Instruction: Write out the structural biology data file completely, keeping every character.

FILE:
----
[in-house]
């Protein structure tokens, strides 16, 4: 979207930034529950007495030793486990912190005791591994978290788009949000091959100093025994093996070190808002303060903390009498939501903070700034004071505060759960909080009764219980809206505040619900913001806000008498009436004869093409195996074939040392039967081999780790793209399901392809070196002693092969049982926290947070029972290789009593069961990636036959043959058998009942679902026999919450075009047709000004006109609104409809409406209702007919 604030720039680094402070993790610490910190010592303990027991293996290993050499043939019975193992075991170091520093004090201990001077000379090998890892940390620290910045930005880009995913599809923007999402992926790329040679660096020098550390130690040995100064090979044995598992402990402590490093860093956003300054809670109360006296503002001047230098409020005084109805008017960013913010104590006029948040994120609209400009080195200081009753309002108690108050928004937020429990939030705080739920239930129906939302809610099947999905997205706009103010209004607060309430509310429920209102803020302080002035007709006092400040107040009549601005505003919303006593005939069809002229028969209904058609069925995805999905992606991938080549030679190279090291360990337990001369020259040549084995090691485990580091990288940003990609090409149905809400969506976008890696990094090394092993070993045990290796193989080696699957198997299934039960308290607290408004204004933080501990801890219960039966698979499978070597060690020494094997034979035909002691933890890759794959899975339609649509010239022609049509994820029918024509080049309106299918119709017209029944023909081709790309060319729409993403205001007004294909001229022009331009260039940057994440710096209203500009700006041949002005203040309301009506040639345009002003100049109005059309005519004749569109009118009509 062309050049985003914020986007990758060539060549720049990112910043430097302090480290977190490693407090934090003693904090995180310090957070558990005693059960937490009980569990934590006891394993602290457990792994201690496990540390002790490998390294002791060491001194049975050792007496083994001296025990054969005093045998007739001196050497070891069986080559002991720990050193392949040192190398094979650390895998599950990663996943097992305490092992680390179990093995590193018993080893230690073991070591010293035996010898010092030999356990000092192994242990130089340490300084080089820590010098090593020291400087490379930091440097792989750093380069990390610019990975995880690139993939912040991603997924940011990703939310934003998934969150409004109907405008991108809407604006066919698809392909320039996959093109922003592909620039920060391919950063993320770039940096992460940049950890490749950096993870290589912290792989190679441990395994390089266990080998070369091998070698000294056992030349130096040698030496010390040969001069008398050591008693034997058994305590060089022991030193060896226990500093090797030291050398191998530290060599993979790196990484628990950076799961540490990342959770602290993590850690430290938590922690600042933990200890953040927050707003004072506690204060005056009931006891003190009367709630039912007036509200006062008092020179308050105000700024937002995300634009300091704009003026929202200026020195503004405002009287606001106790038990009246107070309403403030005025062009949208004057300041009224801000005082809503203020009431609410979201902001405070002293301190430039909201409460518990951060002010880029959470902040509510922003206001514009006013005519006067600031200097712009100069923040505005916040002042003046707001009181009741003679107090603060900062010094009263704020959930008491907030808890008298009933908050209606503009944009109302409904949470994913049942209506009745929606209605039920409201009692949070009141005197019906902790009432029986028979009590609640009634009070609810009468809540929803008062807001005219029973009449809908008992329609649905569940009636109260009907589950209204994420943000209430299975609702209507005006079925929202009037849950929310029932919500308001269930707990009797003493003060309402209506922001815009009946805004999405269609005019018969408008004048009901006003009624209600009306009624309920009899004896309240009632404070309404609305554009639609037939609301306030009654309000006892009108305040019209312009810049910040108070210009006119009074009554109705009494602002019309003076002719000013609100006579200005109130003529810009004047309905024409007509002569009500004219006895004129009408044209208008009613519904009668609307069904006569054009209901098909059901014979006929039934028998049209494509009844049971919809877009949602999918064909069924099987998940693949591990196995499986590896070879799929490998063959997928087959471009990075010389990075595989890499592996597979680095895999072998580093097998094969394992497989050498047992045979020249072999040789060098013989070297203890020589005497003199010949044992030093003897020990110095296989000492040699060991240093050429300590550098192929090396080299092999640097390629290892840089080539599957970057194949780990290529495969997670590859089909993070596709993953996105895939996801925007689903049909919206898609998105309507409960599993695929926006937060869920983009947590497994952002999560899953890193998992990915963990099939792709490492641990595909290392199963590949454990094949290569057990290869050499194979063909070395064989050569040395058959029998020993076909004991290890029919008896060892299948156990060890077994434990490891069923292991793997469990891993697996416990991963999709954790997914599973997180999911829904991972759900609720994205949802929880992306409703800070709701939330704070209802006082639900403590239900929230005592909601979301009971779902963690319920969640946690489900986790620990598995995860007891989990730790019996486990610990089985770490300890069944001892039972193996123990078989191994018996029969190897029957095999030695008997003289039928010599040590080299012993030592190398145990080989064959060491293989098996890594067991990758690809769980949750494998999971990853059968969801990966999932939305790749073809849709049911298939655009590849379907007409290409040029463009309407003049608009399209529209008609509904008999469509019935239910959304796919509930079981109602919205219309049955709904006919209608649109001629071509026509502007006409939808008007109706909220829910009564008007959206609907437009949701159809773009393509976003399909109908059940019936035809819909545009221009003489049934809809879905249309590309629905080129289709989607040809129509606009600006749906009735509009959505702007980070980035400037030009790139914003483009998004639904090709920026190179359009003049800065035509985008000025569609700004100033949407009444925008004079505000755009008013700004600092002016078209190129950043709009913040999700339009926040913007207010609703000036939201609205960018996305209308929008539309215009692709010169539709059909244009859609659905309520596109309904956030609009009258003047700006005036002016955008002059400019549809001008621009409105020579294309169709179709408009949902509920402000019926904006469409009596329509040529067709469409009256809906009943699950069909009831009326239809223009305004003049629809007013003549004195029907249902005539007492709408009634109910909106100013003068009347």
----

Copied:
[in-house]
């Protein structure tokens, strides 16, 4: 979207930034529950007495030793486990912190005791591994978290788009949000091959100093025994093996070190808002303060903390009498939501903070700034004071505060759960909080009764219980809206505040619900913001806000008498009436004869093409195996074939040392039967081999780790793209399901392809070196002693092969049982926290947070029972290789009593069961990636036959043959058998009942679902026999919450075009047709000004006109609104409809409406209702007919 604030720039680094402070993790610490910190010592303990027991293996290993050499043939019975193992075991170091520093004090201990001077000379090998890892940390620290910045930005880009995913599809923007999402992926790329040679660096020098550390130690040995100064090979044995598992402990402590490093860093956003300054809670109360006296503002001047230098409020005084109805008017960013913010104590006029948040994120609209400009080195200081009753309002108690108050928004937020429990939030705080739920239930129906939302809610099947999905997205706009103010209004607060309430509310429920209102803020302080002035007709006092400040107040009549601005505003919303006593005939069809002229028969209904058609069925995805999905992606991938080549030679190279090291360990337990001369020259040549084995090691485990580091990288940003990609090409149905809400969506976008890696990094090394092993070993045990290796193989080696699957198997299934039960308290607290408004204004933080501990801890219960039966698979499978070597060690020494094997034979035909002691933890890759794959899975339609649509010239022609049509994820029918024509080049309106299918119709017209029944023909081709790309060319729409993403205001007004294909001229022009331009260039940057994440710096209203500009700006041949002005203040309301009506040639345009002003100049109005059309005519004749569109009118009509 062309050049985003914020986007990758060539060549720049990112910043430097302090480290977190490693407090934090003693904090995180310090957070558990005693059960937490009980569990934590006891394993602290457990792994201690496990540390002790490998390294002791060491001194049975050792007496083994001296025990054969005093045998007739001196050497070891069986080559002991720990050193392949040192190398094979650390895998599950990663996943097992305490092992680390179990093995590193018993080893230690073991070591010293035996010898010092030999356990000092192994242990130089340490300084080089820590010098090593020291400087490379930091440097792989750093380069990390610019990975995880690139993939912040991603997924940011990703939310934003998934969150409004109907405008991108809407604006066919698809392909320039996959093109922003592909620039920060391919950063993320770039940096992460940049950890490749950096993870290589912290792989190679441990395994390089266990080998070369091998070698000294056992030349130096040698030496010390040969001069008398050591008693034997058994305590060089022991030193060896226990500093090797030291050398191998530290060599993979790196990484628990950076799961540490990342959770602290993590850690430290938590922690600042933990200890953040927050707003004072506690204060005056009931006891003190009367709630039912007036509200006062008092020179308050105000700024937002995300634009300091704009003026929202200026020195503004405002009287606001106790038990009246107070309403403030005025062009949208004057300041009224801000005082809503203020009431609410979201902001405070002293301190430039909201409460518990951060002010880029959470902040509510922003206001514009006013005519006067600031200097712009100069923040505005916040002042003046707001009181009741003679107090603060900062010094009263704020959930008491907030808890008298009933908050209606503009944009109302409904949470994913049942209506009745929606209605039920409201009692949070009141005197019906902790009432029986028979009590609640009634009070609810009468809540929803008062807001005219029973009449809908008992329609649905569940009636109260009907589950209204994420943000209430299975609702209507005006079925929202009037849950929310029932919500308001269930707990009797003493003060309402209506922001815009009946805004999405269609005019018969408008004048009901006003009624209600009306009624309920009899004896309240009632404070309404609305554009639609037939609301306030009654309000006892009108305040019209312009810049910040108070210009006119009074009554109705009494602002019309003076002719000013609100006579200005109130003529810009004047309905024409007509002569009500004219006895004129009408044209208008009613519904009668609307069904006569054009209901098909059901014979006929039934028998049209494509009844049971919809877009949602999918064909069924099987998940693949591990196995499986590896070879799929490998063959997928087959471009990075010389990075595989890499592996597979680095895999072998580093097998094969394992497989050498047992045979020249072999040789060098013989070297203890020589005497003199010949044992030093003897020990110095296989000492040699060991240093050429300590550098192929090396080299092999640097390629290892840089080539599957970057194949780990290529495969997670590859089909993070596709993953996105895939996801925007689903049909919206898609998105309507409960599993695929926006937060869920983009947590497994952002999560899953890193998992990915963990099939792709490492641990595909290392199963590949454990094949290569057990290869050499194979063909070395064989050569040395058959029998020993076909004991290890029919008896060892299948156990060890077994434990490891069923292991793997469990891993697996416990991963999709954790997914599973997180999911829904991972759900609720994205949802929880992306409703800070709701939330704070209802006082639900403590239900929230005592909601979301009971779902963690319920969640946690489900986790620990598995995860007891989990730790019996486990610990089985770490300890069944001892039972193996123990078989191994018996029969190897029957095999030695008997003289039928010599040590080299012993030592190398145990080989064959060491293989098996890594067991990758690809769980949750494998999971990853059968969801990966999932939305790749073809849709049911298939655009590849379907007409290409040029463009309407003049608009399209529209008609509904008999469509019935239910959304796919509930079981109602919205219309049955709904006919209608649109001629071509026509502007006409939808008007109706909220829910009564008007959206609907437009949701159809773009393509976003399909109908059940019936035809819909545009221009003489049934809809879905249309590309629905080129289709989607040809129509606009600006749906009735509009959505702007980070980035400037030009790139914003483009998004639904090709920026190179359009003049800065035509985008000025569609700004100033949407009444925008004079505000755009008013700004600092002016078209190129950043709009913040999700339009926040913007207010609703000036939201609205960018996305209308929008539309215009692709010169539709059909244009859609659905309520596109309904956030609009009258003047700006005036002016955008002059400019549809001008621009409105020579294309169709179709408009949902509920402000019926904006469409009596329509040529067709469409009256809906009943699950069909009831009326239809223009305004003049629809007013003549004195029907249902005539007492709408009634109910909106100013003068009347």